We'll miss 'ole time' ChampsSunday, May 02, 2021
I admire the tenacity displayed by my friend Keith Wellington, president of the Inter-secondary Schools Sports Association (ISSA), as he kept the athletes on their marks while he was pursuing the possibility of staging Champs this year. At all times during the negotiations Wellington and his team maintained a balanced approach as they tried to convince the Government that the championships could be staged within the confines of strictest health and safety protocols, including perhaps a scaling down to Classes One and Two events to accommodate athletes seeking scholarships for tertiary education, and, of course, no spectators.
The meet will be the first held since 2019 as last year's staging was cancelled by ISSA just a day after the first officially recognised case in the island.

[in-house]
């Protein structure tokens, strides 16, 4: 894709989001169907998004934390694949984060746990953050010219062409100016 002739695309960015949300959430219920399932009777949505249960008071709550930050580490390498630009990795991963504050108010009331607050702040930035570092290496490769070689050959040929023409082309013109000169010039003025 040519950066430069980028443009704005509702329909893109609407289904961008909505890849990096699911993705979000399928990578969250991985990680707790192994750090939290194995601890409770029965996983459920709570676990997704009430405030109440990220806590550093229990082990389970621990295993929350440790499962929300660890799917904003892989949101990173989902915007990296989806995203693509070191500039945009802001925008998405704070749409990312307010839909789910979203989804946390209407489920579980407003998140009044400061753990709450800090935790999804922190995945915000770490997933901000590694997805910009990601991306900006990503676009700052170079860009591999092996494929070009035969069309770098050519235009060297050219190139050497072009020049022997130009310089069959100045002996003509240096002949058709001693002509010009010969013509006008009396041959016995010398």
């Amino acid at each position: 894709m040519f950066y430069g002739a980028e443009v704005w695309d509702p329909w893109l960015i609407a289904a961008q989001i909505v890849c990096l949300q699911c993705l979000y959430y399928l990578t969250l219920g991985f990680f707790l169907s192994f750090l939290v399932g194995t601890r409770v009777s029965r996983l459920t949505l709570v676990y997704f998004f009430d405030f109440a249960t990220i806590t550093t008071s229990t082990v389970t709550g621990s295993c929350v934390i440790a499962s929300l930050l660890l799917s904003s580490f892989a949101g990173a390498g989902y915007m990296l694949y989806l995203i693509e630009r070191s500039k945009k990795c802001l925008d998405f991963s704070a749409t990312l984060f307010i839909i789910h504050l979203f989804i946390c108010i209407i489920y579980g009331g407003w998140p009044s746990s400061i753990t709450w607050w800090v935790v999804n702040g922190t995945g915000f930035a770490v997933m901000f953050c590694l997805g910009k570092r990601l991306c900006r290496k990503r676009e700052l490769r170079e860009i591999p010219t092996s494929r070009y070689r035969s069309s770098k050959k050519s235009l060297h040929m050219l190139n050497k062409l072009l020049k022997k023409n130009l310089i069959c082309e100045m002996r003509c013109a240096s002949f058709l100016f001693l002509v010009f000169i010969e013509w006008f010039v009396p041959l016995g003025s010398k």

ISSA is now moving forward to plan what they know will have to be a safe and successful meet. No doubt, this will be a different kind of Champs, but obviously the organisers are raring to go with the resumption welcomed by ISSA and the schools.
The meet will be also welcomed by the public, as even if we are not allowed inside, television coverage will reach far and wide, and Jamaicans will once again be getting a close-up assessment of what the future holds for our young athletes.
Champs is big. It is a major item on our sports calendar, and a mega attraction for coaches, scouts, sports associations, and colleges overseas. There is nothing quite like Jamaica's high schools' athletics championships.